Major Moves in Cloud Storage Market Signal a Bright Future

October is turning out to be a big month for the world of cloud storage and the industry has already seen a considerable amount of growth, but the latest word is that the market could be about to become more solid than ever. Investors are taking note because while big name providers at the consumer level like Dropbox have already proved to be popular, and specialty cloud storage services targeting specific business markets are coming into play, much of the market consists of many different smaller providers.

A recent article by Joseph F. Kovar of CRN covered some of the major acquisitions made just last week that are definitely catching the attention of those following the cloud services market. It turns out, cloud storage services may now be getting bought up, as is often the fashion of the tech sector when a market for a certain kind of service starts to mature. Online video today is dominated by YouTube, for instance, a video sharing site purchased by Google several years ago and while other players are certainly to be found in the online video sharing market, YouTube is the brand that holds the most sway. While cloud storage may not have such a titan of a key player today – or ever – it is likely that the market itself will follow the course of consolidation. Consumers and corporations alike may end up having less choice, but the choices they do have will be major companies themselves with far larger staffs and much higher budgets. This could be a good thing, depending on how one looks at it, but it would be hard to argue that it is not inevitable.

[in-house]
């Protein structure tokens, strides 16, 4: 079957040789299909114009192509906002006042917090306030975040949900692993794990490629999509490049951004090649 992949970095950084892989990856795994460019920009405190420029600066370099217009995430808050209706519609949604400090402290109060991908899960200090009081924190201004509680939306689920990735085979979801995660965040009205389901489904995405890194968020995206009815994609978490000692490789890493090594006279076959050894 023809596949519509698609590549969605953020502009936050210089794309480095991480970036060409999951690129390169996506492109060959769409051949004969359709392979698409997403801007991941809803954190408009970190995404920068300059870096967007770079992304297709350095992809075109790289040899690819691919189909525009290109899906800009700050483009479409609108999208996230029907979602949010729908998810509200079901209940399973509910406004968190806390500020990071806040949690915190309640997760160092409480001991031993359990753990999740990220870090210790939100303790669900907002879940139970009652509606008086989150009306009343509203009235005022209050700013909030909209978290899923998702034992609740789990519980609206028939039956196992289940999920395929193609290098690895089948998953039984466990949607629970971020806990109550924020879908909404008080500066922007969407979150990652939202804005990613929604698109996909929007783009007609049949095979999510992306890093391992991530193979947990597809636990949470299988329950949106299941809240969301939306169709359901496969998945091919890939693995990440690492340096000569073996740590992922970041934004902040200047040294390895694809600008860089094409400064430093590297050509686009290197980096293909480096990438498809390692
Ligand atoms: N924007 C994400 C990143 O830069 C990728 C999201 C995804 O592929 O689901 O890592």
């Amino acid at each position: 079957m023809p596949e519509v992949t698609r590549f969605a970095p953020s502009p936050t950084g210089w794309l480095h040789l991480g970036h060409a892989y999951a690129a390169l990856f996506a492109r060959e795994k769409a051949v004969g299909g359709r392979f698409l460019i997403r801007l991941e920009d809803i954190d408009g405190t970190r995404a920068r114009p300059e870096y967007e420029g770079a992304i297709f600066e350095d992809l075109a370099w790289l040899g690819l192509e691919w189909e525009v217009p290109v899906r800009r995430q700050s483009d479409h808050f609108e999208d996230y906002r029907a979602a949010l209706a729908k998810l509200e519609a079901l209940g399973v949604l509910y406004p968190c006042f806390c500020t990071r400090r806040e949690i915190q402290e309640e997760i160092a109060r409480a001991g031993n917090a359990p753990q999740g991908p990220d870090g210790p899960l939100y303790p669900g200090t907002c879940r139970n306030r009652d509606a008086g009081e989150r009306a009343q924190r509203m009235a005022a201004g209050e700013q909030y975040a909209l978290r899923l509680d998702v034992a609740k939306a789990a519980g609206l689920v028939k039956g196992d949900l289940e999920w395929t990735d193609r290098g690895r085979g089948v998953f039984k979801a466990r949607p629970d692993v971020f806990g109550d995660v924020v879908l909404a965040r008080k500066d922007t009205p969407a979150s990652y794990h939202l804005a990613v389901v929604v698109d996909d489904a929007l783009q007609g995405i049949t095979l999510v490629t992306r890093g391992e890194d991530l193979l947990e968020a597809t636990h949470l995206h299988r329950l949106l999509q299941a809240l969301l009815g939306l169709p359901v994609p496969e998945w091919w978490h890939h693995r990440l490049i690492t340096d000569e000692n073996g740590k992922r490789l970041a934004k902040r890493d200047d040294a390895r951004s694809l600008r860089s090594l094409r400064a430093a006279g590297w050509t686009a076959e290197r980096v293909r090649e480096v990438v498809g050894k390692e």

Is the Cloud Market Really Starting to Mature?

When a market matures, it tends to see a high volume of acquisitions and in the tech sector, often companies that provide a totally different service or product range use their capital to acquire smaller, growth oriented companies in a different part of the market. Consolidation is the name of the game and this has the effect of strengthening the overall market in many cases. So what’s the biggest move made last week? Kovar suggests that it’s from one of the world’s largest software providers:

The biggest was Microsoft’s planned acquisition of StorSimple, a developer of hybrid local and hybrid cloud storage technology for Windows platforms.

Whatever Microsoft does tends to be big news. It’s no surprise that a company with one of the world’s most omnipresent operating systems and which runs X-box Live, one of the biggest and most powerful online gaming services, would take an interest in new market that’s primarily composed of comparatively small companies. Each of today’s companies are competing over a customer base that’s been predicted to be a billion strong by 2017 and even the most jaded of analysts would have trouble ignoring a number like that.

In a similar move, major cloud storage player Carbonite is planning to acquire Zmanda a provider of an open source cloud backup solution by the name of Amanda. Carbonite already has established an especially good name for itself and by bulking up its offerings, as well as taking one more competitor off the game board, its own growth is a lot easier to pursue.

In a similar move, a cloud storage service called Doyenz which focuses on disaster recovery, is being bought out by Persistent Systems, a company out of India. Its managed services solutions for businesses are primarily provided to companies in the United States thanks to a main office in California, and adding Doyenz’s capabilities to its offerings is sure to enhance its profile in the industry.

Alll 3 of the acquisitions certainly point to a more robust market of cloud storage solutions, albeit for different kinds of clients. Industry observers do say, though, that as much as the market is certainly beginning to mature, it has far from arrived at full maturity and it will likely be a few more years before we see it become the kind of powerhouse it is predicted to be. Still, with a tech giant like Microsoft making big moves and Google providing its own relatively popular service, this is a market anyone remotely interested in technology as a whole should be paying attention to.

So Why All These Major Moves?